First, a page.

For over 45 minutes, the teams expected to finish the final minutes. “The coaches did a great job of like, not letting us chill out,” Morgan said. “We were ready to come in and play the last 10 minutes, right? But it didn’t work out, and I mean that’s that. We were still ready.”
As the feeling in the locker room changed from preparation to celebration, upon hearing the score held and the Crows’ would be credited with 3 points, defender Wes Lorrens was presented with the annual Golden Crow award, given by the Minneapolis Citizens’ supporters’ group to the player that best embodies the club’s spirit.
“It just feels like an accomplishment. The biggest thing is being here for three years, like I’ve just embraced the culture and loved it, and being able to lead this year is especially amazing,” Lorrens said. To be recognized individually while also seeing the team playing better than ever was particularly rewarding, he continued. “The record might never show it, but we’ve become a group of guys that is really hard to beat.”
An extra layer to the recognition, Lorrens said, was to earn the same award as City favorites Max Stiegwardt and Matt Murakami. “Stiegi and Muki are just amazing guys. They were leaders when I was here, and Stiegi kind of took me under his wing and grew me [as a player], last year especially.”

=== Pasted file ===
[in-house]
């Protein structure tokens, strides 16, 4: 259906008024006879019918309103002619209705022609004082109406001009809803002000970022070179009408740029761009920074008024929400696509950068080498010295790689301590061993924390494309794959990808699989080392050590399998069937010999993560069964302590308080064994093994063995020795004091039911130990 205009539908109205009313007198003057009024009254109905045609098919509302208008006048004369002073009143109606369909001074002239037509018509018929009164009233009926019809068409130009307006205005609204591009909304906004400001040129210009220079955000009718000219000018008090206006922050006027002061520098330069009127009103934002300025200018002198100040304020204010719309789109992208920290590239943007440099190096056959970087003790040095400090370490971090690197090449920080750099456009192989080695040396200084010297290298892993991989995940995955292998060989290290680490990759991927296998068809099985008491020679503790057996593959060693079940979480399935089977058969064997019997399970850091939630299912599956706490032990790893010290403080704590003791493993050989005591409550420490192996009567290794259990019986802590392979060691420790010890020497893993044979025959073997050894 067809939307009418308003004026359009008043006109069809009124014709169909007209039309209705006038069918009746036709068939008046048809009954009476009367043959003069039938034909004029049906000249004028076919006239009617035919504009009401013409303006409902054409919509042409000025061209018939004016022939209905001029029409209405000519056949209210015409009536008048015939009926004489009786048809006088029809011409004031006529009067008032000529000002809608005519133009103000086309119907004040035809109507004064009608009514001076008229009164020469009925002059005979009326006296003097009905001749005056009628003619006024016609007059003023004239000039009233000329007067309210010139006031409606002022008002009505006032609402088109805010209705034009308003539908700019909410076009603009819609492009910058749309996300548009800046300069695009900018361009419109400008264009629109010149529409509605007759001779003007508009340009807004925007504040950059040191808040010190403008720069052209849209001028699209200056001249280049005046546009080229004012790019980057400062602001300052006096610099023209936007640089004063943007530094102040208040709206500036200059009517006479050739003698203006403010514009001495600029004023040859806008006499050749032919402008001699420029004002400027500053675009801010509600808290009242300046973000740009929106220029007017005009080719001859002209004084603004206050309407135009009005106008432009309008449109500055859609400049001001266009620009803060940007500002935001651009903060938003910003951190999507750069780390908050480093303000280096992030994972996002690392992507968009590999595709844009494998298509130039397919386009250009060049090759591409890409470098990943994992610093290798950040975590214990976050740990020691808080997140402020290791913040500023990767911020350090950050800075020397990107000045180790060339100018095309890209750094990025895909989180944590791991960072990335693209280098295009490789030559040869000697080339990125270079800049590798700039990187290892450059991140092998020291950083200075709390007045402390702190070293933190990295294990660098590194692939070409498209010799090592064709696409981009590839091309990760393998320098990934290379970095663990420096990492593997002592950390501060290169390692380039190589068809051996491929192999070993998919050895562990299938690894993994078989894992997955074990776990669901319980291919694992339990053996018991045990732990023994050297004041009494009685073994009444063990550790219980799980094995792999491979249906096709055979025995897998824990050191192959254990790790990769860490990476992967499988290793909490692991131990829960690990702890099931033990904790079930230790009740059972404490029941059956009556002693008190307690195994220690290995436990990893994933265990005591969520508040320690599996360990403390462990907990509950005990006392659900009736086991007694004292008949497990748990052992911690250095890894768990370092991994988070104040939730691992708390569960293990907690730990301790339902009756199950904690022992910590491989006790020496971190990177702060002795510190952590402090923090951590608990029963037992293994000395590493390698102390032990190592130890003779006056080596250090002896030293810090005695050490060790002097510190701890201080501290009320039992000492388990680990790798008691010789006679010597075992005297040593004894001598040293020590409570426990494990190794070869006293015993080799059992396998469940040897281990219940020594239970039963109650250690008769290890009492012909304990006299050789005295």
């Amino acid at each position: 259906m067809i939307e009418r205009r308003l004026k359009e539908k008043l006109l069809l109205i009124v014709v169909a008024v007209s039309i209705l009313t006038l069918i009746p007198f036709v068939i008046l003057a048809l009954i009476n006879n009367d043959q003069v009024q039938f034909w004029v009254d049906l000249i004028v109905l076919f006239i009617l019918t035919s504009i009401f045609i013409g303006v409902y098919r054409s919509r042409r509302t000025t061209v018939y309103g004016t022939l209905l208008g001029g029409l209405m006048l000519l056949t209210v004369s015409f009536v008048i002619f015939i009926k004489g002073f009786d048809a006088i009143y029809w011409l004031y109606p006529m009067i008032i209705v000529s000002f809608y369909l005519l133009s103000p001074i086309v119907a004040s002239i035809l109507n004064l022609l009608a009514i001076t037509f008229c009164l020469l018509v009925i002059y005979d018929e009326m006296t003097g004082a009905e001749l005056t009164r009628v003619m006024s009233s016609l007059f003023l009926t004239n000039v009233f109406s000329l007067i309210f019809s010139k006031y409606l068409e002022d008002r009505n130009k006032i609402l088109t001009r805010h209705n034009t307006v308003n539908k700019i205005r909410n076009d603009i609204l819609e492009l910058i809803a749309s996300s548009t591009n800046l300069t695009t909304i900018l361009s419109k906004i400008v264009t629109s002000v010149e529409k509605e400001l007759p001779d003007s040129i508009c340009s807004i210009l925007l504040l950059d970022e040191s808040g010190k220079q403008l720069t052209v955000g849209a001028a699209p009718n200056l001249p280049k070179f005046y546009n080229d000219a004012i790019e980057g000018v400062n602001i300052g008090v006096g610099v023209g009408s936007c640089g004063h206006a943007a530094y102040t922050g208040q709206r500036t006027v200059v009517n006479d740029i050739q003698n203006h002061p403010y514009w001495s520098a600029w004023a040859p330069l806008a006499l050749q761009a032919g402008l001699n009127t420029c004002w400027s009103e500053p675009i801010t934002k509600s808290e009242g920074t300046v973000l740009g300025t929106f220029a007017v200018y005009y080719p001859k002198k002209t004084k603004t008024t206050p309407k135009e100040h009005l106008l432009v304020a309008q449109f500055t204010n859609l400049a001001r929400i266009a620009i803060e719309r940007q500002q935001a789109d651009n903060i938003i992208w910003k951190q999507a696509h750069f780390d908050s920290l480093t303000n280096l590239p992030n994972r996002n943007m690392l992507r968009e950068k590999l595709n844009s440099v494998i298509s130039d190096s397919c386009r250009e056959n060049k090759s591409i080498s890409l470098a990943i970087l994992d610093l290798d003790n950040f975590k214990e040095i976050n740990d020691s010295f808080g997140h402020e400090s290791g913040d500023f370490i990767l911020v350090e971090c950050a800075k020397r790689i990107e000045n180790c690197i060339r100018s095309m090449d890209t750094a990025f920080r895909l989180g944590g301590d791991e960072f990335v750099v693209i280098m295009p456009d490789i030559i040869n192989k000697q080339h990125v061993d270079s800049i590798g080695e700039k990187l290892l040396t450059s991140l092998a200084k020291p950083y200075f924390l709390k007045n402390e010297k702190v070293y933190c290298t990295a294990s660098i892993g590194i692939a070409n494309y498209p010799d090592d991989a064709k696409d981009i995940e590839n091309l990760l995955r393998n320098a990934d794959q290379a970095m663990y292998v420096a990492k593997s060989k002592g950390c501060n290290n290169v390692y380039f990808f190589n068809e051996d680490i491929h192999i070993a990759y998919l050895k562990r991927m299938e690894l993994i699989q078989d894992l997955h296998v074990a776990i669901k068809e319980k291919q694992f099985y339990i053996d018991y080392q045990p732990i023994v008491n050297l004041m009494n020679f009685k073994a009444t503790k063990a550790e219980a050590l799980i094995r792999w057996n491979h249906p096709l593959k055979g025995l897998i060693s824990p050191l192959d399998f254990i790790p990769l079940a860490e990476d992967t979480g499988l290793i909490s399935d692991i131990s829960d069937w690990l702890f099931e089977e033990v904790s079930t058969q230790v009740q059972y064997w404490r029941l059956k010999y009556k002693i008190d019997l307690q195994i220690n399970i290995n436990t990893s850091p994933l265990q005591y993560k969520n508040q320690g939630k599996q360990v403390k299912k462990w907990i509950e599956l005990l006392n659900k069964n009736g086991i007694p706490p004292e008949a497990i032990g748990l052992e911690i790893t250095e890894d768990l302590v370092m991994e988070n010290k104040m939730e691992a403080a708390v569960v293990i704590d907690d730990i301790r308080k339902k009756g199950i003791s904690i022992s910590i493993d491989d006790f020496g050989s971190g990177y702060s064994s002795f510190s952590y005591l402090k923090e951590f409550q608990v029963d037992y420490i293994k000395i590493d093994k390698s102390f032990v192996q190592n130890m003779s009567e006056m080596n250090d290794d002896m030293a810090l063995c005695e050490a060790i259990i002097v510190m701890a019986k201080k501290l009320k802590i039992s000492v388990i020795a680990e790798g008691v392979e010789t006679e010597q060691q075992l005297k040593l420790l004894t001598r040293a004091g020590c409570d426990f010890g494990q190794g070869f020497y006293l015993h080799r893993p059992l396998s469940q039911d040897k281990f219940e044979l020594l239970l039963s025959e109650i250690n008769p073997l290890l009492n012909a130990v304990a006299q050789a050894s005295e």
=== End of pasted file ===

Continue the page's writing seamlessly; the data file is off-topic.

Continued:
Although fans, players and staff, alike, wish the flowing and eye-catching play seen on Thursday night had shown up earlier in the season (the same can be said for Lorrens’ crow-wing puns), the importance of finding that good form, regardless, is not to be overlooked. Win on Saturday, and the Crows qualify for next season’s Super Cup. Win on Tuesday, and the Crows advance to the semifinals of this season’s Super Cup. Confidence is at an apex heading into two must-win games.
“It’s knowing that we’ve been doing the right things and we need to still get better at some stuff, but it’s just we’re a much better team than where we started,” Morgan said. “It sets a standard for next year, right? Like the new players coming in, us that are returning, we know what is good form and what good form looks like — so just bringing it back.”
“We’ve got one more [league] game, we’re gonna go and win it, and try to end the season on a good note,” Lorrens emphasized.
“For us, we’re playing for pride. We can’t win the league, we know fine-well it’s impossible. But we can finish positively,” Craig said. “There’s a long way for us to go. Upwards. I’d be disappointed if we’re on a similar position next year, frankly. We know so much now. As soon as this one’s done, work starts.”